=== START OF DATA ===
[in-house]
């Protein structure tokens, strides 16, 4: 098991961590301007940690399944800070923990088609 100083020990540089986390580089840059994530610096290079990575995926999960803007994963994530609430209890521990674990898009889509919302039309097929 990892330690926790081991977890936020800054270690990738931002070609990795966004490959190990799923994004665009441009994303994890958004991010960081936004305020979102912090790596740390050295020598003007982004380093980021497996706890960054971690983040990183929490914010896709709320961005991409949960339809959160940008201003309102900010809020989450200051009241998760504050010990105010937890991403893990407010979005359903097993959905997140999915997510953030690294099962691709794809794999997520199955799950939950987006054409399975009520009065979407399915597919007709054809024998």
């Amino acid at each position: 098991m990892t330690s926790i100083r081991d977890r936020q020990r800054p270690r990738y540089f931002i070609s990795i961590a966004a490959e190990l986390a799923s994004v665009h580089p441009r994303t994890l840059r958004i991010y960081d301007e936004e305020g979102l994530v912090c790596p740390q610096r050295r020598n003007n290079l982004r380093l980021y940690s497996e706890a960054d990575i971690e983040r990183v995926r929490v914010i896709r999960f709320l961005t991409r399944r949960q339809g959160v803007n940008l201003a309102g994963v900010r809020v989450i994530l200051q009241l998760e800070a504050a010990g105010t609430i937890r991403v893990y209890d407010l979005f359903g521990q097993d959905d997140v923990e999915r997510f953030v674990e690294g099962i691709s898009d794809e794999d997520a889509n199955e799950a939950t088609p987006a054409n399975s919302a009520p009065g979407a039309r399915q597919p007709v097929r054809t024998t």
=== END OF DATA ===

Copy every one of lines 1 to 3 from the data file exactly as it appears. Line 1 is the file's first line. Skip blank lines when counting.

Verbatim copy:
[in-house]
């Protein structure tokens, strides 16, 4: 098991961590301007940690399944800070923990088609 100083020990540089986390580089840059994530610096290079990575995926999960803007994963994530609430209890521990674990898009889509919302039309097929 990892330690926790081991977890936020800054270690990738931002070609990795966004490959190990799923994004665009441009994303994890958004991010960081936004305020979102912090790596740390050295020598003007982004380093980021497996706890960054971690983040990183929490914010896709709320961005991409949960339809959160940008201003309102900010809020989450200051009241998760504050010990105010937890991403893990407010979005359903097993959905997140999915997510953030690294099962691709794809794999997520199955799950939950987006054409399975009520009065979407399915597919007709054809024998």
């Amino acid at each position: 098991m990892t330690s926790i100083r081991d977890r936020q020990r800054p270690r990738y540089f931002i070609s990795i961590a966004a490959e190990l986390a799923s994004v665009h580089p441009r994303t994890l840059r958004i991010y960081d301007e936004e305020g979102l994530v912090c790596p740390q610096r050295r020598n003007n290079l982004r380093l980021y940690s497996e706890a960054d990575i971690e983040r990183v995926r929490v914010i896709r999960f709320l961005t991409r399944r949960q339809g959160v803007n940008l201003a309102g994963v900010r809020v989450i994530l200051q009241l998760e800070a504050a010990g105010t609430i937890r991403v893990y209890d407010l979005f359903g521990q097993d959905d997140v923990e999915r997510f953030v674990e690294g099962i691709s898009d794809e794999d997520a889509n199955e799950a939950t088609p987006a054409n399975s919302a009520p009065g979407a039309r399915q597919p007709v097929r054809t024998t």